"These things have gotten very sophisticated. It could have been set for the second, third, fourth, or fifth opening of the door. They'd do that to get you out of your garage so they don't blow up your house and kill the family. They also could have been using a remote control device. They'd tail you until the situation was right, then press the button. Adios author."
"If that's true, why'd they blast the thief?"
"Could have mistaken him for you. Authors and street punks often share the same tailor and barber," Simpson said through a wry smile. "Or they could have realized what was happening and just been pissed. We won't have any answers until we bag the perp."
"Perpetrator. I thought you wrote a cop book?"
"A lady cop," Devin explained. "I guess she didn't subscribe to all the macho slang."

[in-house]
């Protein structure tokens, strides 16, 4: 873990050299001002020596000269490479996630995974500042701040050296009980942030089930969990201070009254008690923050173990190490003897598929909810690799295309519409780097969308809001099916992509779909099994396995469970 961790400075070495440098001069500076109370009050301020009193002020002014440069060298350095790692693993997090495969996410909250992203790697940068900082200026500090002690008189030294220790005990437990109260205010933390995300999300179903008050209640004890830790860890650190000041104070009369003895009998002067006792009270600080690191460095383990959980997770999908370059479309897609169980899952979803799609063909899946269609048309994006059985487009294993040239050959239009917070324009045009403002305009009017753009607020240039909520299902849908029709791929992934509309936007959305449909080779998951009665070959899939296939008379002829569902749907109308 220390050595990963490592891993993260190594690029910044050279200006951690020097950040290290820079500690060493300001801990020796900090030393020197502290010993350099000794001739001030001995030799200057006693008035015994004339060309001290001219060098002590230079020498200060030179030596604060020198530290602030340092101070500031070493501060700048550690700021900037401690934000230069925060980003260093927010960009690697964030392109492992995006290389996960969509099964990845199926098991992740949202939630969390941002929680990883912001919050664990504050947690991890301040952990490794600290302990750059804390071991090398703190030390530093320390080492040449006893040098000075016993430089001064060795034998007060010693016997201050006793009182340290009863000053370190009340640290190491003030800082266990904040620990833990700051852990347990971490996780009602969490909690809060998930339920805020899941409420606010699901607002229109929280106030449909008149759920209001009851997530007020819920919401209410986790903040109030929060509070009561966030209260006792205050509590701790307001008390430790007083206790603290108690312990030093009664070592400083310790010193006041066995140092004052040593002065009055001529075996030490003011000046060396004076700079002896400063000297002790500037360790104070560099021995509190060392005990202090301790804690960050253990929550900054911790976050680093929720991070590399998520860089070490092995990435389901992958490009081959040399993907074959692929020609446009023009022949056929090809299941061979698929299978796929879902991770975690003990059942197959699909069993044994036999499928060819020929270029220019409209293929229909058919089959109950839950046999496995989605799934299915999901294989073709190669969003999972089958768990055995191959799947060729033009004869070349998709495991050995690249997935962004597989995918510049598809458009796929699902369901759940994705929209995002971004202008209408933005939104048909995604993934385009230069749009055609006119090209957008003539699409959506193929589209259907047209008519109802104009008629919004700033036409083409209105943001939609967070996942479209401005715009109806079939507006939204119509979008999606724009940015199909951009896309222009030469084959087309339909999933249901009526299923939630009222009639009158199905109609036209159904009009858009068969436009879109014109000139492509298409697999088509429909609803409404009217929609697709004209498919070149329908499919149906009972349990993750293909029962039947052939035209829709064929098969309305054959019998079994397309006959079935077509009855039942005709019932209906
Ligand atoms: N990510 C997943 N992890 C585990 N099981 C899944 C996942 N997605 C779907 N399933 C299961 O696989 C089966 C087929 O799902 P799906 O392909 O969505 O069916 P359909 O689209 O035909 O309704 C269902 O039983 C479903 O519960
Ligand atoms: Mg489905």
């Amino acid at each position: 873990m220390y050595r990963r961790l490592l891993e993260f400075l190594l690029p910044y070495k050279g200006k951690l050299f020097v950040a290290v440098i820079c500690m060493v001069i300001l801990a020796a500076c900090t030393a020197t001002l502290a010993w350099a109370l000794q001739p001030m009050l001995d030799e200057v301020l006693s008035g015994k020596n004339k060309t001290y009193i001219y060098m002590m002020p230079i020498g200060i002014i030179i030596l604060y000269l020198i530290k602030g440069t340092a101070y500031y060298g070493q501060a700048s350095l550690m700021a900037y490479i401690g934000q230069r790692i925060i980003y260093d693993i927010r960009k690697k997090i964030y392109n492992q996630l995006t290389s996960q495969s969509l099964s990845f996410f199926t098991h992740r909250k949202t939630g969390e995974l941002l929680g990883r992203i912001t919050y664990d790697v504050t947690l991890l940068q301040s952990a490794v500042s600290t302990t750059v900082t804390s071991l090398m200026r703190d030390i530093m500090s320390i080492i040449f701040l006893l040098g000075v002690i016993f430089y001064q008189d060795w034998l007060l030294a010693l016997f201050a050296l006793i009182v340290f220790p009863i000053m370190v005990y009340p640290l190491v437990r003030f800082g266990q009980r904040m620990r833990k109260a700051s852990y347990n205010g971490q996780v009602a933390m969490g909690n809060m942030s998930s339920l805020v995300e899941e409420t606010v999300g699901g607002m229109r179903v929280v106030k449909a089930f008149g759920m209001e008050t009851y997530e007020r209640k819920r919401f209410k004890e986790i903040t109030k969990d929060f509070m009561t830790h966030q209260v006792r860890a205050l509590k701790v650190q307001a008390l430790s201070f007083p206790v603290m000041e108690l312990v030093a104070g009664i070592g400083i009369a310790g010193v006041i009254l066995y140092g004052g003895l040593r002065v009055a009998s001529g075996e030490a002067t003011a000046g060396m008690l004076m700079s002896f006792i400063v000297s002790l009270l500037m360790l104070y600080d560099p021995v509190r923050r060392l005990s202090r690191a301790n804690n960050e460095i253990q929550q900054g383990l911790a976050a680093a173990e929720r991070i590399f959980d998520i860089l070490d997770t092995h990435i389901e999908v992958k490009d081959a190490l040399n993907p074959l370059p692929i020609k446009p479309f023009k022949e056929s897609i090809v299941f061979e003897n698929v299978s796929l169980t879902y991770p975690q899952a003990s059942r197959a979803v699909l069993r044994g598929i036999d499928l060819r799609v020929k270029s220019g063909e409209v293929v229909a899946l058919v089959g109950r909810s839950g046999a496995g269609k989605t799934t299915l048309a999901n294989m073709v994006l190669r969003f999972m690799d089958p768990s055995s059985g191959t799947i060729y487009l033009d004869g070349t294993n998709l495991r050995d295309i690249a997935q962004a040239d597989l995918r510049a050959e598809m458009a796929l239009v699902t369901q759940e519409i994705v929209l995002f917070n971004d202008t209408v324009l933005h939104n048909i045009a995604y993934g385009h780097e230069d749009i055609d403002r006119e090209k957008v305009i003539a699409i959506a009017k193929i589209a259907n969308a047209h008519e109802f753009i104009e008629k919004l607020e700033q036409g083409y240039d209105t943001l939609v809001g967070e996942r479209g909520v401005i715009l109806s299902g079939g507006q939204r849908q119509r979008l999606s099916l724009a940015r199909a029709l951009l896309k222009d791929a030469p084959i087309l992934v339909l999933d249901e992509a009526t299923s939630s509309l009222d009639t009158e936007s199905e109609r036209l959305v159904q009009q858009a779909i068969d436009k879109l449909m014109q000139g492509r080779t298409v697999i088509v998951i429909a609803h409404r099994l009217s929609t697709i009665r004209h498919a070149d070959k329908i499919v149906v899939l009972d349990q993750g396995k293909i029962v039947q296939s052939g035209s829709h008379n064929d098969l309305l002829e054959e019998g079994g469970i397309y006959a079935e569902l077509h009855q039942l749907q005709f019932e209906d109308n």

"They usually use it the most. Try to fit in with the boys."
Kate was waiting at the door when he arrived home. He could see from her swollen eyes and ashen complexion that she had worried herself sick since hearing about the explosion. It was the last thing she needed. The past few years had been extremely trying for her. She had discovered, like many career women who waited until their late thirties to start a family, that she was unable to become pregnant. In Kate's case, she wanted to earn her Ph.D. in educational psychology and secure a tenure track position at a major university before using her sabbatical to have a child. It was a well-designed, superwoman plan on paper. The trouble was, her body hadn't played along. At thirty-six, her biological clock had prematurely run out.
Modern medicine and a fertility specialist came to the rescue, enabling Kate, after numerous attempts, to have a test-tube son.
After all of that, Kate now had to face the realization that her husband -- the father of her six-month old "miracle child," -- was being hunted on the streets like a wild animal.
"Are you okay?" she asked, ushering him inside with one hand while holding baby Cody in her free arm. He assured her he was and attempted to downplay the incident .
"What about Lisa?"
"She got hit with some debris but the police said she'll be okay," Devin said, collapsing on the couch.